Economic orthodoxy – which rested on the assumption of scarcity and gave high priority to balanced budgets and fiscal prudence – was a powerful force in the 1930s despite its failures, just as the rollicking and now staggering orthodoxy of free and unregulated markets is today. The great achievements of the New Deal helped pave the way to an understanding of how to address severe deflation, but it never itself came to a point where it could use the tools at its disposal aggressively and effectively enough or quickly enough. As the Obama administration tackles a new financial catastrophe, it makes sense to look at the history of the New Deal – as the President reportedly is doing. There is much to learn from it – not just from its achievements, but also from its failures.
Posted on: Friday, April 3, 2009 - 18:07
SOURCE: China Beat (blog) (4-2-09)
As many readers of this blog doubtless realize, everything having to do with Tibet is subject to mythologizing. That the Dalai Lama was awarded the Nobel Peace Prize for his efforts on behalf of Tibetan independence is one of these myths. This notion gets mentioned in the Western press routinely, and it sometimes even shows up in comments by academic specialists. In fact, the prize was awarded to him more because of the events in Tiananmen Square that had happened just a few months before the award than for anything related to the Tibet struggle per se.
Indeed, it appears that if there had been no confrontations at Tiananmen in 1989, the Dalia Lama would not have received the prize. To be sure, the European community began to embrace the Dalai Lama and his cause after his speech to the European Parliament in Strasbourg in 1988 when he announced a major concession to Beijing giving up the demand for independence for autonomy. Moreover, the demonstrations and the subsequent bloody suppression in Lhasa in spring 1989 generated additional support and sympathy for the Tibetans. But it appears unlikely that those events alone got him the prize. The situation is described fully in an October 13, 1989, New York Times article"How, and Why, the Dalai Lama Won the Peace Prize." (To read it in full, follow the link.) To give a sense of its take on the situation, which was based on interviews with informants close to the prize selection process, here are some excerpts from it:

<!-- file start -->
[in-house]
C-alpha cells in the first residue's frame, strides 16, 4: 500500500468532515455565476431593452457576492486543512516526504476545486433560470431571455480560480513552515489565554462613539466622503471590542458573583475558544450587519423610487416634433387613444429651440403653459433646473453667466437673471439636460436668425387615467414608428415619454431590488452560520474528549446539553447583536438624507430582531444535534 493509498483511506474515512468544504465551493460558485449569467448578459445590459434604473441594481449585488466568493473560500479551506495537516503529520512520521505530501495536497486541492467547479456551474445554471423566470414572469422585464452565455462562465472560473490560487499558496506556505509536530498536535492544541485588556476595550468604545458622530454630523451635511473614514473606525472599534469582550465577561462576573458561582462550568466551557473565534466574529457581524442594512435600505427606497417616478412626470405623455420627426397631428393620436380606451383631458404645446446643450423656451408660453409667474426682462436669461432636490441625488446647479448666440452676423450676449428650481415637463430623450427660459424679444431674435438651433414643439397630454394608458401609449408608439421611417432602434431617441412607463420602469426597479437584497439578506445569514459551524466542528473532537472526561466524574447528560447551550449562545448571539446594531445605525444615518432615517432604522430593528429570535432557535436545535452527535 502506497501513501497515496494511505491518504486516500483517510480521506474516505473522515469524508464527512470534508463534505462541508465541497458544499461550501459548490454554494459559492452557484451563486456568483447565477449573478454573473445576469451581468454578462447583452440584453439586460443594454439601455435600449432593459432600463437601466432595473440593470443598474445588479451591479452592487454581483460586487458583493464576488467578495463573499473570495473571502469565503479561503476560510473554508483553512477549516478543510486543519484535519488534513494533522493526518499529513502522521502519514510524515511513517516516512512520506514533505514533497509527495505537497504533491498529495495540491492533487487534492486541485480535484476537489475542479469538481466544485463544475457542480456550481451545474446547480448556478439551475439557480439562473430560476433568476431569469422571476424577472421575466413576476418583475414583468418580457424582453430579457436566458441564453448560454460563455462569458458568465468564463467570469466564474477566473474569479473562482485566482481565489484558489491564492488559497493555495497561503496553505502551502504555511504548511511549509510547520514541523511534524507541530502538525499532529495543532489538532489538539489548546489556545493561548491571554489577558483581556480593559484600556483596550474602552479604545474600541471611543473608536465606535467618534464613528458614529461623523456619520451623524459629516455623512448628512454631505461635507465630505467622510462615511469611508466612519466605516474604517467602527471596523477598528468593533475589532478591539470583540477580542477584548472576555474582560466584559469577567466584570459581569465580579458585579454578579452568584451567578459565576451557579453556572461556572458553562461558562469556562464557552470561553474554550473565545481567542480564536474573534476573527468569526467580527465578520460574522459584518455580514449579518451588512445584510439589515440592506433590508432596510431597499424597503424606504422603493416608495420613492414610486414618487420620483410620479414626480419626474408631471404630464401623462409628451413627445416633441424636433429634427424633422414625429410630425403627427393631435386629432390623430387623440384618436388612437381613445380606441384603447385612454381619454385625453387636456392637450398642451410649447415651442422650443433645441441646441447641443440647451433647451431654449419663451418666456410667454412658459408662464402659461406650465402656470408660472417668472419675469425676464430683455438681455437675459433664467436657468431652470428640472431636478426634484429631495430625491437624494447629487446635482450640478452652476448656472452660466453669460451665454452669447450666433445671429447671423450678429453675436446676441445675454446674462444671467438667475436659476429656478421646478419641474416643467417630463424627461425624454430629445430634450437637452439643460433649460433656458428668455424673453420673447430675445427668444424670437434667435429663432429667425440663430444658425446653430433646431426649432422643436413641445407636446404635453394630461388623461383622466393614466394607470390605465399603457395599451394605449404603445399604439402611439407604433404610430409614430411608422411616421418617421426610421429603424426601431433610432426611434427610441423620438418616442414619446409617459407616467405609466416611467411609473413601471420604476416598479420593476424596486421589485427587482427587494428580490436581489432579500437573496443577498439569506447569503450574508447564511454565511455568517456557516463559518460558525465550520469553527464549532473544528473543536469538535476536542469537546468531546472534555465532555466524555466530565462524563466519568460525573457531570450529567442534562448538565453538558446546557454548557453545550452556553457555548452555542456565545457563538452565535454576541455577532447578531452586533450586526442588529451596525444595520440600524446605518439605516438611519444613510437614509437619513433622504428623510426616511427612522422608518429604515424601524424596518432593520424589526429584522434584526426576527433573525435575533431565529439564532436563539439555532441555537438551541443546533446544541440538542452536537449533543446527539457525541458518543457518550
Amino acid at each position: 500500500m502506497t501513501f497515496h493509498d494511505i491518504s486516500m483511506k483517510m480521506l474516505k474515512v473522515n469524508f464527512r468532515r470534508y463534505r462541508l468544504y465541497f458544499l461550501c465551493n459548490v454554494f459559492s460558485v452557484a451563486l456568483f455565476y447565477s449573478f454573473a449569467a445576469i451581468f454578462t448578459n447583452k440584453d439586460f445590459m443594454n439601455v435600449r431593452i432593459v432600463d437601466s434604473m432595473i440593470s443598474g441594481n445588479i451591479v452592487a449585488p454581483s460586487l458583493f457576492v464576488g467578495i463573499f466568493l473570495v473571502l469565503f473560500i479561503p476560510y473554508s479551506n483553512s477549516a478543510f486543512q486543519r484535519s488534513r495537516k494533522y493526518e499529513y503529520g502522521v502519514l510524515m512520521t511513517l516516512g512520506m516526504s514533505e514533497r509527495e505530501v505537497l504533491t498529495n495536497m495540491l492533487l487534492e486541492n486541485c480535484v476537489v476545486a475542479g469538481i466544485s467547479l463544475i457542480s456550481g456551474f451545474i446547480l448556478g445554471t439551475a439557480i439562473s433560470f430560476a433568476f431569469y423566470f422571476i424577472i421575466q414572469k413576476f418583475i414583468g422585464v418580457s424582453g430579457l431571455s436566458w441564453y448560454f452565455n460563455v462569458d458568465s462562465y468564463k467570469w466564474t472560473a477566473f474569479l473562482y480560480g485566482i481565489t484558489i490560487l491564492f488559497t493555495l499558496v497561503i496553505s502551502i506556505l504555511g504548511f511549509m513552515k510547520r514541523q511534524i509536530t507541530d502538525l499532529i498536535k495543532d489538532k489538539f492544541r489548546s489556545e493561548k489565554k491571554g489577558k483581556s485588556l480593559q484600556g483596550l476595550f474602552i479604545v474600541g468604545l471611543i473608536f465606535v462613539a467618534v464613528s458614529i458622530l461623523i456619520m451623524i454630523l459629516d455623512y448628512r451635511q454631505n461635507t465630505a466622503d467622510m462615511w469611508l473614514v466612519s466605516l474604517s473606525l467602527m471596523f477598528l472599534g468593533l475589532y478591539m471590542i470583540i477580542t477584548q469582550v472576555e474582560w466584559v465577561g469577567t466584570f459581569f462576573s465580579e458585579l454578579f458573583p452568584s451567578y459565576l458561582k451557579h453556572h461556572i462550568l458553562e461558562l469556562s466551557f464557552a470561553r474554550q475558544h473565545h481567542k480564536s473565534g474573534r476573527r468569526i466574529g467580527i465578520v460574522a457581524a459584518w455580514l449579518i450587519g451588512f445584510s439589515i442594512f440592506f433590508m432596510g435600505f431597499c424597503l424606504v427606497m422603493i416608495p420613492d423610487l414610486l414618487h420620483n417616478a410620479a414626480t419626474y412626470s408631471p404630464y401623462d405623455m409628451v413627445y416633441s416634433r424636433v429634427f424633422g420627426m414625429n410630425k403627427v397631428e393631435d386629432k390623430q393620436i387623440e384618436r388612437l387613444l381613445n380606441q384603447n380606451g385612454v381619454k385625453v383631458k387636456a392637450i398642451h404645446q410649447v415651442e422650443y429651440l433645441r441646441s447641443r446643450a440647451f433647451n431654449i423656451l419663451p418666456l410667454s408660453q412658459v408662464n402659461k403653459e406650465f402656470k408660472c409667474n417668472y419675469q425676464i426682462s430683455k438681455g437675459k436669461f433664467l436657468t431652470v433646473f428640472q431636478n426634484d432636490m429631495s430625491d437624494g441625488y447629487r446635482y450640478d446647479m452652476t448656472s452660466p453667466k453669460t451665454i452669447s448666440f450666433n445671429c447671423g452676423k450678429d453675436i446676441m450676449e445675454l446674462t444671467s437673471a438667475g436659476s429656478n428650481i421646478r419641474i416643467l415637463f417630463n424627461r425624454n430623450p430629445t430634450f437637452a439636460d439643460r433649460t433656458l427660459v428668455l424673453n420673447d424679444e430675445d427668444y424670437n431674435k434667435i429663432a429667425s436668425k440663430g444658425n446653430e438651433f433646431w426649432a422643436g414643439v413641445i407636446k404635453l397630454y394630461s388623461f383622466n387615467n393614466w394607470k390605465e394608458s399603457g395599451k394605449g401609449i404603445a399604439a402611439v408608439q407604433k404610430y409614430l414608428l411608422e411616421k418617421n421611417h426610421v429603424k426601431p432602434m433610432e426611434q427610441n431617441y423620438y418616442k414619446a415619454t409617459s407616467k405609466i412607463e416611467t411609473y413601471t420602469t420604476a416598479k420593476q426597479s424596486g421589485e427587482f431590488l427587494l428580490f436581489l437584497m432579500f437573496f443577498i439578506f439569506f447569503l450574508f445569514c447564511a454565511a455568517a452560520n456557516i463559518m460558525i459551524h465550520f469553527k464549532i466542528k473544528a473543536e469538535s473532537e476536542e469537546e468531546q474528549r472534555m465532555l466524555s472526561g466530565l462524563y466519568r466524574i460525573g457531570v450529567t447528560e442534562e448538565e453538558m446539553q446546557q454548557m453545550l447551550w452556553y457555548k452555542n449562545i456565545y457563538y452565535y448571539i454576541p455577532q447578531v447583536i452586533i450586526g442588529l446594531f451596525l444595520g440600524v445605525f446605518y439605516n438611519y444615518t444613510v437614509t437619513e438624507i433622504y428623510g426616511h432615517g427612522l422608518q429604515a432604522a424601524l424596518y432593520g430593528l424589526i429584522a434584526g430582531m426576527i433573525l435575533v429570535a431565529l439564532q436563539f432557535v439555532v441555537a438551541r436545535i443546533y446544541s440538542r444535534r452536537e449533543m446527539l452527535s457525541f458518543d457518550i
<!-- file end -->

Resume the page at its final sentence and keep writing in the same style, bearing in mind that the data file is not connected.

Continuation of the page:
People close to the Nobel Peace Prize selection process say that the Dalai Lama, the exiled Tibetan leader, gained the advantage over other candidates, including President Mikhail S. Gorbachev of the Soviet Union, largely because of the brutal suppression of the democracy movement in China and the international outrage that followed.
As China called the Dalai Lama's honor ''preposterous,'' people in Oslo who are close to the Norwegian Nobel Committee said in telephone interviews that the choice of the Dalai Lama was an attempt both to influence events in China and to recognize the efforts of student leaders of the democracy movement, which was crushed by Chinese troops in June.
The Dalai Lama, as religious and political leader of Tibet, has been waging a nonviolent struggle for nearly 40 years to end Chinese domination of his homeland.
He was named the 1989 recipient of the prize last week and was ''among the favorites from the beginning,'' said Jakob Sverdrup, secretary to the Nobel Committee and director of the Nobel Institute...
Mr. Sverdrup said that the award often swung back and forth between winners who represented humanitarian ideals and those in the trenches of international power politics. The choice of the Dalai Lama was in some ways a combination of both, he said...
In addition to Mr. Gorbachev, front-runners included Vaclav Havel and Jiri Hajek, prominent Czechoslovak dissidents.The committee settled on the Dalai Lama in mid-September... informants said, three months after hundreds of people were killed in Beijing when the Chinese authorities cracked down on the democracy movement. In the aftermath of the crackdown, there was pressure from Norwegians to have the movement's student leaders named as recipients of this year's award, despite the fact that the Feb. 1 deadline for nominations had long passed...
Posted on: Thursday, April 2, 2009 - 20:29
SOURCE: http://www.foreignpolicy.com (3-1-09)
The Great Depression made the United States the world's unquestioned financial leader. The current crisis can do the same for China.
In the Great Depression, as in the current economic crisis, the downturn was particularly severe because of a lack of leadership in the international order. The dominant financial power of the 19th century, Britain, was financially exhausted by the First World War. The new major creditor, the United States, had emerged as a strong economic player, but did not yet have leadership committed to the maintenance of an open international economic order. The simple diagnosis was that Britain was unable to lead, and the United States unwilling.
If the scenario sounds familiar, it should. The story from the Great Depression has an uncanny echo in current debates about international economic leadership, with the United States playing the role of Britain -- the exhausted debtor economy -- and China taking the place of the United States as the world's largest creditor. But if China is the America of this century, can it do a better job than the United States did in the 1930s? The way in which the emerging superpower takes to this role will determine in large part how the world will emerge from the downturn and the shape of the new global economic order that will follow.
Charles Kindleberger, the late economist, argued that the United States should have acted as a lender of last resort in the early 1930s, continuing to keep its financial markets open to investment and its market open to foreign goods, rather than heading down the path of protectionism. It should also have stimulated the world economy through countercyclical fiscal policy.